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Our Statutory Authorities
There are nearly 30 legal authorities and additional guidance that drive our habitat conservation programs. The primary legal authorities include:
Magnuson-Stevens Fishery Conservation and Management Act
The Magnuson-Steven Act provides for the conservation and management of the nation’s fishery resources through the preparation and implementation of fishery management plans (FMPs). The Magnuson-Steven Act calls for NOAA Fisheries to work with regional Fishery Management Councils to develop FMPs for each fishery under their jurisdiction.
Essential Fish Habitat. One of the required provisions of FMPs specifies that essential fish habitat (EFH) be identified and described for the fishery, adverse fishing impacts on EFH be minimized to the extent practicable, and other actions to conserve and enhance EFH be identified. The MSA also mandates that NOAA Fisheries coordinate with and provide information to federal agencies to further the conservation and enhancement of EFH. Federal agencies must consult with NOAA Fisheries on any action that might adversely affect EFH. When NOAA Fisheries finds that a federal or state action would adversely affect EFH, it is required to provide conservation recommendations.
Community-based Restoration Program. The Magnuson-Steven Fishery Conservation and Management Reauthorization Act of 2006 authorized the Community-based Restoration Program to implement and support the restoration of fishery and coastal habitats by providing federal financial and technical assistance for local restoration and to promote stewardship and conservation values for NOAA trust resources. This act also authorizes NOAA to update scientific information and protocols needed to improve restoration techniques for a variety of coastal habitat types and synthesize the results in a format easily understandable by restoration practitioners and local communities.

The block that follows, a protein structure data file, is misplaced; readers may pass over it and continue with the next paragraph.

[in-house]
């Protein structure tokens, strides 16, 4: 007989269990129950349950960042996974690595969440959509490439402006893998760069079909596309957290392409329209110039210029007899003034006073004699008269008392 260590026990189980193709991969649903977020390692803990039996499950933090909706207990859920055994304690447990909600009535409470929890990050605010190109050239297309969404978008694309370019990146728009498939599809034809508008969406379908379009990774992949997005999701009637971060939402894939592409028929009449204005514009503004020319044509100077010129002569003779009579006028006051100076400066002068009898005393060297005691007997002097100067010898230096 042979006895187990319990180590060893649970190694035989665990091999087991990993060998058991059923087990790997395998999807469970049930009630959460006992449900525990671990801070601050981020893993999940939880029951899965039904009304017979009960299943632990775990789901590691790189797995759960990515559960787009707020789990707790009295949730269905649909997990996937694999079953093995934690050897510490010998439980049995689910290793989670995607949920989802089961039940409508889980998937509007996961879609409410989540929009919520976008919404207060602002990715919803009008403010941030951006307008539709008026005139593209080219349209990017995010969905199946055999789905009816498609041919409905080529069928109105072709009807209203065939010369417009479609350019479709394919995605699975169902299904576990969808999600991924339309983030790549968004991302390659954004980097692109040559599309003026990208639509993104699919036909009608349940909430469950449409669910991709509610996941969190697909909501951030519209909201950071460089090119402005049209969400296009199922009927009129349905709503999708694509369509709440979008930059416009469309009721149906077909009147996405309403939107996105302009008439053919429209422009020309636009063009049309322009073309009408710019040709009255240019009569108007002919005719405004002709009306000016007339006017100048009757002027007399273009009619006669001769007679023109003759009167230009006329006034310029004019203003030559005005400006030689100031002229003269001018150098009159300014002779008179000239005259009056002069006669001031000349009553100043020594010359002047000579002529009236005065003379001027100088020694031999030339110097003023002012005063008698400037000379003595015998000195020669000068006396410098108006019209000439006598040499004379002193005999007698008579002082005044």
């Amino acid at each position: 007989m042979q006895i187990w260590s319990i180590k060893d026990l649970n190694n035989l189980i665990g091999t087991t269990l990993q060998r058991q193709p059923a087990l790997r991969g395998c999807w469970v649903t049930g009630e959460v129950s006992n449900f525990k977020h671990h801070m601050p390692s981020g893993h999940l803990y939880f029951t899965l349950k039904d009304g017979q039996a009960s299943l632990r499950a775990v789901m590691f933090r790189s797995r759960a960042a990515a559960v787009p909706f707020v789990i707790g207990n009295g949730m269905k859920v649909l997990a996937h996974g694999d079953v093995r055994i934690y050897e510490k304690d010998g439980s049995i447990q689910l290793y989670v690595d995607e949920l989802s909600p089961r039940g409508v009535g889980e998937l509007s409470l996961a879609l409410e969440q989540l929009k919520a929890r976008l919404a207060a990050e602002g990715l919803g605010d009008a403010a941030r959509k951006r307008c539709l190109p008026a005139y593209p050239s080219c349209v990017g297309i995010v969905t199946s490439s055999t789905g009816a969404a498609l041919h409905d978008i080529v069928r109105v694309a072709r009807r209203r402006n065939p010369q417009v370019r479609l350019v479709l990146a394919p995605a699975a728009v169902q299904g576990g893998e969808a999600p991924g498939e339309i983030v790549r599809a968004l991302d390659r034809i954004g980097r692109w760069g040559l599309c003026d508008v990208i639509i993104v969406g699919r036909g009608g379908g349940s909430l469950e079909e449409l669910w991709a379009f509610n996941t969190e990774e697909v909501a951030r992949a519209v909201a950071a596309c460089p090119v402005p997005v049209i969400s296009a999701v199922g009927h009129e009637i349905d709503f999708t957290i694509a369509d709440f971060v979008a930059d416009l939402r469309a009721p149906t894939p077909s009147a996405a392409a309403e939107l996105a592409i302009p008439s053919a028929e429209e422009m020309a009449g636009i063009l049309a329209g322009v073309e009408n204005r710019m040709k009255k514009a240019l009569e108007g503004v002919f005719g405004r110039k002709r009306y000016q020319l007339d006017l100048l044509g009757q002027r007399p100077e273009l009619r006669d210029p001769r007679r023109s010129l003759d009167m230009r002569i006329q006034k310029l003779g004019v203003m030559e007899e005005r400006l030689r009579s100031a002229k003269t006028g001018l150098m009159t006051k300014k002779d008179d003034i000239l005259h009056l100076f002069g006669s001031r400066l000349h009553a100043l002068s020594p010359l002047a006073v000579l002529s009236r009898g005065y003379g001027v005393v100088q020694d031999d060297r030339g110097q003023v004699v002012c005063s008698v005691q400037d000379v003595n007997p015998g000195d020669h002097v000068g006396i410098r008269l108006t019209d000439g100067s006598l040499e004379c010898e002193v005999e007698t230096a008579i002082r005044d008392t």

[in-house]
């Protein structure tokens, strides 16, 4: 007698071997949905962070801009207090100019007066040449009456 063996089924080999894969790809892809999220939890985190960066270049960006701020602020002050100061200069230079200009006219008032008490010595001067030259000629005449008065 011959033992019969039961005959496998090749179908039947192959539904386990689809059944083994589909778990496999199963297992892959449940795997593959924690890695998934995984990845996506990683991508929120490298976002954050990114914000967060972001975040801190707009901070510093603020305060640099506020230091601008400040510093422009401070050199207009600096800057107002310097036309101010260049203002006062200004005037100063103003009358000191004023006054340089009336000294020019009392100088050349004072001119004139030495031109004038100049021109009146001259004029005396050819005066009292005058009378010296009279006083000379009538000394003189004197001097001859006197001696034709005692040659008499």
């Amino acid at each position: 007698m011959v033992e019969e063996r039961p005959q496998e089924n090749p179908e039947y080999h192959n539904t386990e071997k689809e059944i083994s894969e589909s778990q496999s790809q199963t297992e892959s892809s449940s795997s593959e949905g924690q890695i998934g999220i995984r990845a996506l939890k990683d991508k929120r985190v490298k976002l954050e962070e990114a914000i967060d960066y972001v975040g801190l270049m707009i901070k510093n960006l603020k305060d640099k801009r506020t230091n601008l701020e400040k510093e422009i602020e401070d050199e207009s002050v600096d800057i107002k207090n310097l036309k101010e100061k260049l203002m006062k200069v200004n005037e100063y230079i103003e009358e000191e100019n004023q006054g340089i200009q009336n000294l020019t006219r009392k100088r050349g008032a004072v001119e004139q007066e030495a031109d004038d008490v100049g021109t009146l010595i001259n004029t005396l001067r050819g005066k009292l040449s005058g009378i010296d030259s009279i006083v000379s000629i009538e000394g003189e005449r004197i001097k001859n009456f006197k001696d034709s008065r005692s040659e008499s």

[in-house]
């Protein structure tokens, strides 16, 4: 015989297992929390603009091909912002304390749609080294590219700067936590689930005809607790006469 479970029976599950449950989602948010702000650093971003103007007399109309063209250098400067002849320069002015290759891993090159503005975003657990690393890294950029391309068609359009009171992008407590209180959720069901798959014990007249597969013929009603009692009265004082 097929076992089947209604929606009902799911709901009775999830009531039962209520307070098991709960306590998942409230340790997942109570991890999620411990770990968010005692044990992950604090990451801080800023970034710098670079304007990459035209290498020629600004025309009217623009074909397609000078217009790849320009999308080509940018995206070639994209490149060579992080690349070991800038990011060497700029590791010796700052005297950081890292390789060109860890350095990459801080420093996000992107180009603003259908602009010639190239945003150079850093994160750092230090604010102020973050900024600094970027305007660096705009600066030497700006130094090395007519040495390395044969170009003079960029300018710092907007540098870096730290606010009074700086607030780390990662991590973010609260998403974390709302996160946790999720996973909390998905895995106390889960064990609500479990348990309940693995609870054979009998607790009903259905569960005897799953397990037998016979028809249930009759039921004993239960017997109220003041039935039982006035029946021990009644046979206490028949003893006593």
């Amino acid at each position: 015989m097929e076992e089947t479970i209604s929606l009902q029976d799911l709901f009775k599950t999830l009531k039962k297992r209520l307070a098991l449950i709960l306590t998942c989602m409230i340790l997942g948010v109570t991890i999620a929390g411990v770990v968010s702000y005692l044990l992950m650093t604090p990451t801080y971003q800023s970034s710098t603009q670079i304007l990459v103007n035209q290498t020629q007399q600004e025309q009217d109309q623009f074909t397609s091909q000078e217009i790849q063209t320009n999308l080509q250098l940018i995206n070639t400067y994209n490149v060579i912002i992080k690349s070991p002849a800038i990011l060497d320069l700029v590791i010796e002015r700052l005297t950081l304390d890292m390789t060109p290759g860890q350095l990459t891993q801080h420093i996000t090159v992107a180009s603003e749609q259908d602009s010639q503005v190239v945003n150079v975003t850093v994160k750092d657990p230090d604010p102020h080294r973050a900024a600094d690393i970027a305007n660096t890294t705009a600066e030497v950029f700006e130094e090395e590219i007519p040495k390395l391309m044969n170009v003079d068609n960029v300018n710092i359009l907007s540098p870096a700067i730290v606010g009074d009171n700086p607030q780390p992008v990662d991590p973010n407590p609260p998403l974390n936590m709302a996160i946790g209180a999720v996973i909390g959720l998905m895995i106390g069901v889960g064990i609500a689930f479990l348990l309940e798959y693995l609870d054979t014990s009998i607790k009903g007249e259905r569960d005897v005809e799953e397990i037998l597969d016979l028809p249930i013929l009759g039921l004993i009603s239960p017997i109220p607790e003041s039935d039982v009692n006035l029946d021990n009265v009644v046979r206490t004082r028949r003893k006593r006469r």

American Recovery and Reinvestment Act
The act provided funding for a range of activities which include: preserving and creating jobs, promoting economic recovery, and investing in economic protection and other infrastructure that will provide long-term economic benefits. NOAA’s Recovery Act funds total $167 million for habitat restoration. Already, this funding has begun to provide federal financial and technical assistance to shovel-ready projects that meet NOAA’s mission to restore marine and coastal habitats that result in stimulation of local economies through the creation or retention of restoration-related jobs.
Federal Power Act
Under the Federal Power Act, the Federal Energy Regulatory Commission (FERC) has the exclusive authority to license non-federal hydropower projects on navigable waterways and federal lands. FERC also uses its Federal Power Act authority to exercise jurisdiction over alternative, or hydrokinetic (wave, tidal, current), ocean energy development projects through the issuance of preliminary permits for pre-licensing activities in coastal and ocean energy proposals.
Federal Power Act grants NOAA Fisheries the authority to prescribe alternative fish passage methods and propose conservation measures to address any adverse effects to fish and wildlife resources at hydropower projects licensed by FERC. Licensing and re-licensing proceedings cover years of negotiations between multiple stakeholders that result in license conditions that govern the operations of the hydropower project for 30 to 50 years.